Flashcards in Colonial Period to the American Revolution (1500-1787) Deck (96)
The earliest inhabitants of America, the Native Americans, are believed to have arrived on the continent by crossing a land bridge which connected _______ to present day Alaska.
Over 10,000 years ago, a slowly receding glacier left open a neck of land between Siberia and present-day Alaska. Waves of people made their way into America across this bridge before it was covered by ocean waters.
The Treaty of ___________, established in 1494, divided land between Spain and Portugal in the Americas.
The Treaty of Tordesillas was agreed upon between Spain and Portugal in 1494. Originally the pope set the "Line of Demarcation" to split up the New World, but it was unfair to the Portuguese, so the two countries worked out their own line.
Spain used armies led by ______________ to conquer the Americas from the Indians.
"Conquistadores" were Spanish adventurers who led soldiers in exploring and seizing American land. Often the European diseases they carried with them were more effective than their weapons in wiping out the Indians.
In 1513, Vasco Nunez de Balboa, a Spanish conquistador, crossed the isthmus of ______ and became the first European to see the Pacific Ocean.
__________________ was a Spanish conquistador who explored and claimed Florida in 1513 (same year as Balboa discovered the Pacific).
Juan Ponce de Leon.
Ponce de Leon searched for gold and the "fountain of youth," and in the process claimed Florida for Spain.
In 1519, _______________, a Spanish conquistador, led an army against the Aztec Indians of Mexico.
Cortes led an expedition to conquer the Aztec Indians. He ended up wiping out the Aztec empire and getting substantial wealth.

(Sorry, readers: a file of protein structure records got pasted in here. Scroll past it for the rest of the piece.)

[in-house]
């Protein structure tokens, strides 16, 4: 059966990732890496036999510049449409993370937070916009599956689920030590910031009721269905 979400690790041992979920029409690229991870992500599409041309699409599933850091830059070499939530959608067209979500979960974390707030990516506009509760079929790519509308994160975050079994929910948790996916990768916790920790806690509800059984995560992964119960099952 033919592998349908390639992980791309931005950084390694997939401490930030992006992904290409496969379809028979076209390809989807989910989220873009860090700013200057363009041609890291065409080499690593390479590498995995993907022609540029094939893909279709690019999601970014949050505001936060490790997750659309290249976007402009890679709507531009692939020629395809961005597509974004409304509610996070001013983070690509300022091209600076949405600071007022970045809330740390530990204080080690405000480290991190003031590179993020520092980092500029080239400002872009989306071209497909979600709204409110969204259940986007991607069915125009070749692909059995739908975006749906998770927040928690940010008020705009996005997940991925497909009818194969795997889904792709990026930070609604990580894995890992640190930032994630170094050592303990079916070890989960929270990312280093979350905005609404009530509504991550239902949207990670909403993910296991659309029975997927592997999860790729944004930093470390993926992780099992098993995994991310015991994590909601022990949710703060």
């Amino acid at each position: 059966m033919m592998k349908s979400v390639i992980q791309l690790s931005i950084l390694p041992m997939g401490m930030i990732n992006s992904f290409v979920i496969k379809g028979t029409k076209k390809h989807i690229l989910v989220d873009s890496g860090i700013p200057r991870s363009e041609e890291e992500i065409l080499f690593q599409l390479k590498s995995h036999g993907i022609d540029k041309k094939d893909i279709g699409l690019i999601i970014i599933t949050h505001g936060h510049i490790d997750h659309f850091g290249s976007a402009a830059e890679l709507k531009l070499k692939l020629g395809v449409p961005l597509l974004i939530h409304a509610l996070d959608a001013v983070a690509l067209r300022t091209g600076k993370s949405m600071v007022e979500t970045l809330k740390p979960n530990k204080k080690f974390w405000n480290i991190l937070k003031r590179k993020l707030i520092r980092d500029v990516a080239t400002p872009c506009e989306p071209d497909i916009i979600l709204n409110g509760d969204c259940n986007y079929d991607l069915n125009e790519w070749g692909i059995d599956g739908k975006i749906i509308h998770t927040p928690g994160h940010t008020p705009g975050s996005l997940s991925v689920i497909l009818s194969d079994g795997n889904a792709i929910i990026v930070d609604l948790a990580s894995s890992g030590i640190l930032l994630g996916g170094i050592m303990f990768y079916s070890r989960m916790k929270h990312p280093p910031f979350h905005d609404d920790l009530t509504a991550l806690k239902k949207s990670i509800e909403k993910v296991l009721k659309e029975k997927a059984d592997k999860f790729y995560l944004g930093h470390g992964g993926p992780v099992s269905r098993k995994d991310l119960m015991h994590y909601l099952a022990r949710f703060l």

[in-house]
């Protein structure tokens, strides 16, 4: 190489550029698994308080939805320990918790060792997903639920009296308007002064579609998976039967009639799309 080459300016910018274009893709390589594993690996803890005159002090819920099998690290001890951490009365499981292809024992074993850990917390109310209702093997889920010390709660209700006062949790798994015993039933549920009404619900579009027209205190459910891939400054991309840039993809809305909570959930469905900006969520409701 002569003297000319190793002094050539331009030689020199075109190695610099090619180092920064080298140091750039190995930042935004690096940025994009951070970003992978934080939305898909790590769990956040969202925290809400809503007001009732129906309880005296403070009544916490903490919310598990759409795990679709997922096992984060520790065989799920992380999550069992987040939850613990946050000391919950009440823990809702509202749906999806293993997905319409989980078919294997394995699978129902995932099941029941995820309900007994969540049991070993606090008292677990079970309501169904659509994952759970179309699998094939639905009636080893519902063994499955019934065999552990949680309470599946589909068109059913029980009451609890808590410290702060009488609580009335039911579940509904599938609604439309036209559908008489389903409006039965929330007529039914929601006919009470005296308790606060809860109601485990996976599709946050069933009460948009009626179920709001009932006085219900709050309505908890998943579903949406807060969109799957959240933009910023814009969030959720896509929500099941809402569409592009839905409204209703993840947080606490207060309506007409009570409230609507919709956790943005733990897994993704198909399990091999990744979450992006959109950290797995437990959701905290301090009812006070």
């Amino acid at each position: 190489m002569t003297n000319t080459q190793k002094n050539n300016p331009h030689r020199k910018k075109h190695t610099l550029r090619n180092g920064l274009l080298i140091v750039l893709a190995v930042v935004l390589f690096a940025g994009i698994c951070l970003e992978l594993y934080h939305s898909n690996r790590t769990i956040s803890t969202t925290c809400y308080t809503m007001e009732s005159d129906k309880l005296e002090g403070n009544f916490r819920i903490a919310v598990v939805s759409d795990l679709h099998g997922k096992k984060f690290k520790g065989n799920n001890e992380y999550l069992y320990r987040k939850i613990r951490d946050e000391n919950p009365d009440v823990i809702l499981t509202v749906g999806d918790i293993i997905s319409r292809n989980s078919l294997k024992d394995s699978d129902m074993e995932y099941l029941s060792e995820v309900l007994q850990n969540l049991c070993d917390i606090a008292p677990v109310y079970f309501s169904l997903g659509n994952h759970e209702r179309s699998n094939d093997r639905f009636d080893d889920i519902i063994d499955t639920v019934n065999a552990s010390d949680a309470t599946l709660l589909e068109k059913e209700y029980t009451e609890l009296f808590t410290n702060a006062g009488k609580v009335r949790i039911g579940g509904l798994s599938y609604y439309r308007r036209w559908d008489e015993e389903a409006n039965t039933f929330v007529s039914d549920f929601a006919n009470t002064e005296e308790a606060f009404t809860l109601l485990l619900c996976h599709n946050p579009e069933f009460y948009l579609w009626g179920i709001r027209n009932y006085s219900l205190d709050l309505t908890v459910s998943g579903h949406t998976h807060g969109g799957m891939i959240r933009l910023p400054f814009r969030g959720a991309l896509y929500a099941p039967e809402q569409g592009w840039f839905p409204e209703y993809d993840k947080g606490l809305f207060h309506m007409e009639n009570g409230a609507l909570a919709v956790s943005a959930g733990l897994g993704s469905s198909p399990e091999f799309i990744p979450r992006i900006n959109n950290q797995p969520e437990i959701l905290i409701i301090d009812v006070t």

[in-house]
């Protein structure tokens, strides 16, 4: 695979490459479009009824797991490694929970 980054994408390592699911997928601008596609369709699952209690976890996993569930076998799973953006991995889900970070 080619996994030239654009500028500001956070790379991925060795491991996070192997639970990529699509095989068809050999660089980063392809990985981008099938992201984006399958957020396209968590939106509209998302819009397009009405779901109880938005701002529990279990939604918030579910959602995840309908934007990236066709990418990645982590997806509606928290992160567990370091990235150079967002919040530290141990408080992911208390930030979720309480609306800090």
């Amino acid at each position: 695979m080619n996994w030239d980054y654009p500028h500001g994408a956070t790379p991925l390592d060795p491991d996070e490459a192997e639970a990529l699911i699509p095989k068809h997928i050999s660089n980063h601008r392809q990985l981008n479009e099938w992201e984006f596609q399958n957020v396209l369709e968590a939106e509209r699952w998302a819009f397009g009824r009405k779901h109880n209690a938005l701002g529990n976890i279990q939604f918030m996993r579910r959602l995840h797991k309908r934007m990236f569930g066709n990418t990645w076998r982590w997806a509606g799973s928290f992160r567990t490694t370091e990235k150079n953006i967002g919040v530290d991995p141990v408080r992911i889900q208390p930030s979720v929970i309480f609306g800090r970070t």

________________ led a 600-man expedition through the southeastern portion of North America. He was buried on the banks of the Mississippi River.
Hernando de Soto.
Hernando de Soto was a Spanish Conquistador and played a big role in broadening Spain's knowledge of North America. He landed in Florida in 1539 and led the largest expedition of the 16th and 17th century through the southeast and midwest of the present-day United States.
Francisco Vasquez de Coronado was a Spanish conquistador who started in ______, and explored what is now the southwestern United States.
Coronado explored what is now the southwestern US. His men ended up being the first Europeans to see the Grand Canyon.
He set out about the same time as de Soto; his goal was to find the "Seven Cities of Cibola," which were supposedly full of gold.
The first country to bring horses to the Native Americans was _____.
Early Spanish explorers such as Coronado brought horses to the Americas, some of which ended up free and resulted in a growing population of wild horses. It wasn't until decades later that the Native Americans learned how to tame and train horses for their own use.
In 1497, __________, an Italian explorer, set out to find a Northwest Passage, and ended up claiming mainland North America for England.
John Cabot was looking for the Northwest Passage--a route to Asia going through the Americas. He found none, but ended up hitting mainland North America and claiming it for England.
In 1534, Jacques Cartier a French explorer, claimed portions of Canada for ______.
Jacques Cartier explored the St. Lawrence river, hoping to find a Northwest Passage to Asia. He ended up claiming large portions of present day Canada for France.
The ______ city in North America is St Augustine, Florida.
St. Augustine, in Florida, was originally built as a fort to protect Spanish land.
In 1588, Spain sent a mighty fleet, the Spanish Armada, to conquer England. This fleet was destroyed by the English navy, and resulted in a war between England and Spain which lasted until ____.
The Jamestown settlement in Virginia was financed by a group of English merchants who formed the ______ Company.
It was given a charter by the king to set up a colony in Virginia. Its goal was profit--not to set up an agricultural community, but a trading post which earned gold.
Sir ______________ started the first English settlement in North America on Roanoke Island, and named a portion of land "Virginia."